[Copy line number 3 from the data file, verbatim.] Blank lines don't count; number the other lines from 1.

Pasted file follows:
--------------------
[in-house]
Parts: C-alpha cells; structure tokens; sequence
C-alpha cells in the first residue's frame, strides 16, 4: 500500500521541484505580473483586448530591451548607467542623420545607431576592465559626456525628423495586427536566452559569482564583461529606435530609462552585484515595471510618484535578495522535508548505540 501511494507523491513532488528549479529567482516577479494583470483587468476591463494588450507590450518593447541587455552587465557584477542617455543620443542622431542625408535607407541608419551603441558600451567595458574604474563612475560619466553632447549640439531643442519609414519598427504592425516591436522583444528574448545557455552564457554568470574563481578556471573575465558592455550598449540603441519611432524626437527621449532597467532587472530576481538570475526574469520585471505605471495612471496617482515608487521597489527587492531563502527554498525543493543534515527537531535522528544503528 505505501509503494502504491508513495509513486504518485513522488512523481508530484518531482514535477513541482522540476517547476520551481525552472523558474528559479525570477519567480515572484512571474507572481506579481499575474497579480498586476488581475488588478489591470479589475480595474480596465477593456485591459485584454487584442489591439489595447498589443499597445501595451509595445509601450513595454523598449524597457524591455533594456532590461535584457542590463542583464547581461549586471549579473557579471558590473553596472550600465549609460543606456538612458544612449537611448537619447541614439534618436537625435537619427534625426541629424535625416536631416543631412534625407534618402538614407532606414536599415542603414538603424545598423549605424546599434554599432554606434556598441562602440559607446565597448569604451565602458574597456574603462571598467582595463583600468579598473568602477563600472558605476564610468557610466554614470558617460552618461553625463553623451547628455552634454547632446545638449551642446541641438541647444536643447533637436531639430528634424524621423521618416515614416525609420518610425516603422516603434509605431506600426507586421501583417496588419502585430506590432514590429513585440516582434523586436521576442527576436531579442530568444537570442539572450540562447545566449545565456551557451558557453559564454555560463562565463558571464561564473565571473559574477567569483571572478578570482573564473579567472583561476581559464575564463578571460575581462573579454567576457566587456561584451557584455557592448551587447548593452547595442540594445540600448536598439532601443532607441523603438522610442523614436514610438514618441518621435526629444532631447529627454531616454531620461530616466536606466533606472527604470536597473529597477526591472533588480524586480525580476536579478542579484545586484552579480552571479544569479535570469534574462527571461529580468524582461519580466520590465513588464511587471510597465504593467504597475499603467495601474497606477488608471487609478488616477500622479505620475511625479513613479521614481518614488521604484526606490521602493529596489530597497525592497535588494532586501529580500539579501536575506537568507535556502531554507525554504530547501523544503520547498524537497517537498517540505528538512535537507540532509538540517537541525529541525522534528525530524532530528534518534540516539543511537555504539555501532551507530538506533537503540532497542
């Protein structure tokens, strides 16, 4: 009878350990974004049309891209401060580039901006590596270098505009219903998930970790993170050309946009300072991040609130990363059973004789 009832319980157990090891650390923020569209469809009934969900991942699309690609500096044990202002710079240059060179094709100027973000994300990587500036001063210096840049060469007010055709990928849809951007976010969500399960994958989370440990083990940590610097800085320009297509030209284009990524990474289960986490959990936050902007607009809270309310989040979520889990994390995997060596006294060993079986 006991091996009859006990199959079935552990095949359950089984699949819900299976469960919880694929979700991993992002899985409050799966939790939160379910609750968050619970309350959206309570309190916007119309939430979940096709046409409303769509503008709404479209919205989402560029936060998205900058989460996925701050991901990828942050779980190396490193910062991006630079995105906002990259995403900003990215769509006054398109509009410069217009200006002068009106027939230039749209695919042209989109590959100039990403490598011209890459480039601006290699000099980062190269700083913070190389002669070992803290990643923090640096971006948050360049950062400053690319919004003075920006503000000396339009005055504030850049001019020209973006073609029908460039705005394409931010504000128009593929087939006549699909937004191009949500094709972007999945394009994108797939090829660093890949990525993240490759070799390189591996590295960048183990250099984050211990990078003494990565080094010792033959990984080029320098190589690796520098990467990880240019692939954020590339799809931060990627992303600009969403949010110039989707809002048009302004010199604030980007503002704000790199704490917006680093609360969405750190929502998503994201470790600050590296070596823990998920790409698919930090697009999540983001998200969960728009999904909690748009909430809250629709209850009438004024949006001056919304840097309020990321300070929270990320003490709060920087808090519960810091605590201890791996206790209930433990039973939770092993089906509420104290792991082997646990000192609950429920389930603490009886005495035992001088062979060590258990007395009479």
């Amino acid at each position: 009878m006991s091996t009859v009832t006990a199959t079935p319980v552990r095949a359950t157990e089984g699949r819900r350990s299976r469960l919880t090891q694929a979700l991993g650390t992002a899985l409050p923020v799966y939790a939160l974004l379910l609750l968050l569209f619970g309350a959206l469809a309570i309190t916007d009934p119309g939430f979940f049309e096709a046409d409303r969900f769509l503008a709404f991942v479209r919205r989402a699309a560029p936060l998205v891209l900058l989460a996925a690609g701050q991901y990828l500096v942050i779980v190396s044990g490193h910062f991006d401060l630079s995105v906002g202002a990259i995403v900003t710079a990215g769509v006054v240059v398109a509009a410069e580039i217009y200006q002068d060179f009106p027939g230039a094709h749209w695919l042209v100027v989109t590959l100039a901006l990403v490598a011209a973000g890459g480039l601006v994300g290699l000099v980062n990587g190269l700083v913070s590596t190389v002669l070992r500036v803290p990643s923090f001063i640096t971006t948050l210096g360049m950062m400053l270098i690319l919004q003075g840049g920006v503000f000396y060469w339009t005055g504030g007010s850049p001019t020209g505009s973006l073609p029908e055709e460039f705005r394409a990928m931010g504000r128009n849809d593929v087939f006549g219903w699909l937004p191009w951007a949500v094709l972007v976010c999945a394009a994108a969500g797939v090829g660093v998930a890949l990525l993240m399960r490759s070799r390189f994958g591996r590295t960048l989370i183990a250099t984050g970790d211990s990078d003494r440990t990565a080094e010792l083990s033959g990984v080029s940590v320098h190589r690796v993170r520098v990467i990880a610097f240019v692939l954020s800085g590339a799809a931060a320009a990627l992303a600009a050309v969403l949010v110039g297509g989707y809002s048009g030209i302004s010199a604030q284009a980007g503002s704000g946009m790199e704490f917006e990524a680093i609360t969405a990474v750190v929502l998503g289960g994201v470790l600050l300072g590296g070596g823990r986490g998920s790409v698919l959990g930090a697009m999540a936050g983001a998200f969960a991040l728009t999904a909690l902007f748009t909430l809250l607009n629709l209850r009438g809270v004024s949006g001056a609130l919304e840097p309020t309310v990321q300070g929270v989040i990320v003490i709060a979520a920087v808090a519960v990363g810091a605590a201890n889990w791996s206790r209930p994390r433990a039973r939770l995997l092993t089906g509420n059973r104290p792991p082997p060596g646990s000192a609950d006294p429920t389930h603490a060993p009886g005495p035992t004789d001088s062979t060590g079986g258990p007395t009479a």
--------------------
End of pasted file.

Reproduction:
C-alpha cells in the first residue's frame, strides 16, 4: 500500500521541484505580473483586448530591451548607467542623420545607431576592465559626456525628423495586427536566452559569482564583461529606435530609462552585484515595471510618484535578495522535508548505540 501511494507523491513532488528549479529567482516577479494583470483587468476591463494588450507590450518593447541587455552587465557584477542617455543620443542622431542625408535607407541608419551603441558600451567595458574604474563612475560619466553632447549640439531643442519609414519598427504592425516591436522583444528574448545557455552564457554568470574563481578556471573575465558592455550598449540603441519611432524626437527621449532597467532587472530576481538570475526574469520585471505605471495612471496617482515608487521597489527587492531563502527554498525543493543534515527537531535522528544503528 505505501509503494502504491508513495509513486504518485513522488512523481508530484518531482514535477513541482522540476517547476520551481525552472523558474528559479525570477519567480515572484512571474507572481506579481499575474497579480498586476488581475488588478489591470479589475480595474480596465477593456485591459485584454487584442489591439489595447498589443499597445501595451509595445509601450513595454523598449524597457524591455533594456532590461535584457542590463542583464547581461549586471549579473557579471558590473553596472550600465549609460543606456538612458544612449537611448537619447541614439534618436537625435537619427534625426541629424535625416536631416543631412534625407534618402538614407532606414536599415542603414538603424545598423549605424546599434554599432554606434556598441562602440559607446565597448569604451565602458574597456574603462571598467582595463583600468579598473568602477563600472558605476564610468557610466554614470558617460552618461553625463553623451547628455552634454547632446545638449551642446541641438541647444536643447533637436531639430528634424524621423521618416515614416525609420518610425516603422516603434509605431506600426507586421501583417496588419502585430506590432514590429513585440516582434523586436521576442527576436531579442530568444537570442539572450540562447545566449545565456551557451558557453559564454555560463562565463558571464561564473565571473559574477567569483571572478578570482573564473579567472583561476581559464575564463578571460575581462573579454567576457566587456561584451557584455557592448551587447548593452547595442540594445540600448536598439532601443532607441523603438522610442523614436514610438514618441518621435526629444532631447529627454531616454531620461530616466536606466533606472527604470536597473529597477526591472533588480524586480525580476536579478542579484545586484552579480552571479544569479535570469534574462527571461529580468524582461519580466520590465513588464511587471510597465504593467504597475499603467495601474497606477488608471487609478488616477500622479505620475511625479513613479521614481518614488521604484526606490521602493529596489530597497525592497535588494532586501529580500539579501536575506537568507535556502531554507525554504530547501523544503520547498524537497517537498517540505528538512535537507540532509538540517537541525529541525522534528525530524532530528534518534540516539543511537555504539555501532551507530538506533537503540532497542